By Reed Fischer
By Anna Gulbrandsen
By Jeff Gage
By Stacy Schwartz
By Natalie Gallagher
By Erik Thompson
By Jeff Gage
By Loren Green
Gretchen Seichrist is a winsome, redheaded bossy-pants of a girl with a thing for Bob Dylan. A really, really, really big thing for Bob Dylan. Known as Patches and Gretchen (the band) or Gretchen and Rags (bossy girl as artist) she has just come out with her first album, Music from Little Big Pink, 16 songs recorded with Rich Mattson at Sparta Studios up on the Iron Range over one and a half days—the amount of time she had a baby-sitter.
PATCHES AND GRETCHEN
Music from Little Big Pink
Created with borrowed money and the help of generous and talented friends, this CD, named after the legendary album by the Band, captures the sweet-sweet fringy feel of a group of friends playing guitars by a bonfire in the woods circa 1968, hand-painted in lush sepia tones. The images in these songs are both bittersweet and joyful—while the daddies may be gone, the children still spray hoses in the air, slow motion, on a fine summer's day, but Mama's mascara is a little smeared and her granny apron is faded, too.
Gretchen is part Patti Smith, part Liza Minnelli, and part wild-West showgirl (with, of course, a heavy pinch of Dylan thrown in the mix). This scrappy little fawn shows us that in order to make beautiful and moving music, a girl does not need to know all the chords, nor does she have to sing "pretty." In order to go on "tour," one only needs a laptop and endless energy; her tour consists of homemade videos broadcast from the computers in her friend's homes. Come readers, listen in as Gretchen and I talk on my patio in St. Paul; the flowers are in full bloom and the birds are a-singin' on this lovely afternoon as we ladies chat over iced tea (me) and cigarettes (her).
City Pages: Tell me about the process of making your record.
Gretchen Seichrist: I had tons and tons of songs and poems. I always had them but I didn't really tell anyone about it. I was always around these musicians and I just kept my mouth shut.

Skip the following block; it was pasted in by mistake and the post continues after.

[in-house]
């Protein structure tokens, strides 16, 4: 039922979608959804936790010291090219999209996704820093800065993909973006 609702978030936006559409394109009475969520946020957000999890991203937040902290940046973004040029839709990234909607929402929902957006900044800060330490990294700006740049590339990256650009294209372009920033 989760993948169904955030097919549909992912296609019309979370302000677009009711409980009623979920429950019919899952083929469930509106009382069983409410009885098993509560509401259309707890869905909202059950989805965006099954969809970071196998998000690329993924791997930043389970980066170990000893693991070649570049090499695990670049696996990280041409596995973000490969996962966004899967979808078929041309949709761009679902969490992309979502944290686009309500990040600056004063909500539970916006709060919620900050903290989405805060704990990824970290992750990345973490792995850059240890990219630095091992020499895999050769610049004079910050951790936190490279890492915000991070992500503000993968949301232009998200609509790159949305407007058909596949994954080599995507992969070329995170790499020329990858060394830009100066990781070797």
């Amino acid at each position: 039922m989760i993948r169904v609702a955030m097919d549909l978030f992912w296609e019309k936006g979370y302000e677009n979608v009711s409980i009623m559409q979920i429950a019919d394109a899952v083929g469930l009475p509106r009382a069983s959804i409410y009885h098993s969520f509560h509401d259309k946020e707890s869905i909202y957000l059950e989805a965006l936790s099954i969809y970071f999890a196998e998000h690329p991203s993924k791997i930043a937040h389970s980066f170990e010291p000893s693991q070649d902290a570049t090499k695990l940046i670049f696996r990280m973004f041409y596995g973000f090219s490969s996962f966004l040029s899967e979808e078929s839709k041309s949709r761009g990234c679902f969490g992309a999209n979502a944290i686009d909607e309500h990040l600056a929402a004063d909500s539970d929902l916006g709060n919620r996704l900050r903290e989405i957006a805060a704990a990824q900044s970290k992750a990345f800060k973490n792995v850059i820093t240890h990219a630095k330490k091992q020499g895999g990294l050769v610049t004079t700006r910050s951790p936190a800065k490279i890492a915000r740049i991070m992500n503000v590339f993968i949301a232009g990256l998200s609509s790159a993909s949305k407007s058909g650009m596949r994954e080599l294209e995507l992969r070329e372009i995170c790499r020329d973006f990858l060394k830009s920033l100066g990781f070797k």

CP: Was it a lack of confidence? Or was it the idea of wanting to do something different?
Seichrist: I think it was a lack of confidence but also my idea of what I wanted to do was not really the same thing—I didn't just want to be in a band to be in a band.
CP: Like practicing in the basement?
Seichrist: Yeah, or even to just have a band. I don't know how to play the guitar that well but I don't mind because it just fits. I would learn that I needed one more chord and I would go and find someone to show me that chord. That's all I wanted to know. It was like dressing up; it wasn't the band I wanted to be in, I wanted to play this song.
CP: You wanted to tell this particular story, paint this picture.
CP: So you went up to the Iron Range to make this record?
CP: Giving you piggyback rides?
Seichrist: Um-hum. So, I got a babysitter and I grabbed a hundred sheets of paper. I couldn't explain to anyone what chords to play, I would say, "play it like this" [makes crazy sounds sort of like guitar chords]. I am actually really shy and here I was with all these people I didn't know and some of the lyrics are pretty intense and personal, and it was just this moment of "what the fuck, I got the babysitter."
CP: So, it was like standing in front of everyone with no pants on.
Seichrist: Exactly. But I was not going to go back [without making the record].
CP: You also co-wrote a song on your sister's [Aimee Mann's] new album.
Seichrist: I co-wrote a song called "Medicine Wheel." It was really great to have a song on the radio. That record [@#%&*! Smilers] came out the same week as my album. It was great to be recognized; then maybe someone will take you more seriously as a songwriter because somebody else gives you that nod.
CP: But it's not what you want as the headline of your story.
CP: Do you think it helps, being this age, whatever that age is that we are [late 30s]?
Seichrist: Yeah, yeah, it's great. You just don't care anymore. Now I am actually kind of pushy because I am not wasting my time. The best you feel is when you stop trying to separate all the things that you are. There has got to be a way for all of that to come together; I am going to be able to be who I am and I am still going to be able to function. The biggest fear turns into not living, not saying what you want to say. I have made tons and tons of mistakes, and you can use it all. You decide to just admit it: I am all these things. But this isn't Ladies Home Journal.
CP: It's not?
PATCHES AND GRETCHEN performs a CD-release show with the Starfolk and the Tisdales on THURSDAY, OCTOBER 9, at the TURF CLUB; 651.647.0486
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